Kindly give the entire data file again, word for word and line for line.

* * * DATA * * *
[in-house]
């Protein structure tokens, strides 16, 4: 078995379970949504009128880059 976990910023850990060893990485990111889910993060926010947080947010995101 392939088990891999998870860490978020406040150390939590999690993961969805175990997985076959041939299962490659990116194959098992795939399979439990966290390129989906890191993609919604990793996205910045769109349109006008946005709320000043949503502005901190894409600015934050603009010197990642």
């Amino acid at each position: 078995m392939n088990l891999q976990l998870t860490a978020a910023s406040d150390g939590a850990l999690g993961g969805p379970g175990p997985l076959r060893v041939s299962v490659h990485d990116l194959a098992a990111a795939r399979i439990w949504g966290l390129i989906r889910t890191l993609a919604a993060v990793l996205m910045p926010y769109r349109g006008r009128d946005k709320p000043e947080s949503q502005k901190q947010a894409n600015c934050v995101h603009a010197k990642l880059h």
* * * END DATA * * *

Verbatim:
[in-house]
């Protein structure tokens, strides 16, 4: 078995379970949504009128880059 976990910023850990060893990485990111889910993060926010947080947010995101 392939088990891999998870860490978020406040150390939590999690993961969805175990997985076959041939299962490659990116194959098992795939399979439990966290390129989906890191993609919604990793996205910045769109349109006008946005709320000043949503502005901190894409600015934050603009010197990642």
């Amino acid at each position: 078995m392939n088990l891999q976990l998870t860490a978020a910023s406040d150390g939590a850990l999690g993961g969805p379970g175990p997985l076959r060893v041939s299962v490659h990485d990116l194959a098992a990111a795939r399979i439990w949504g966290l390129i989906r889910t890191l993609a919604a993060v990793l996205m910045p926010y769109r349109g006008r009128d946005k709320p000043e947080s949503q502005k901190q947010a894409n600015c934050v995101h603009a010197k990642l880059h």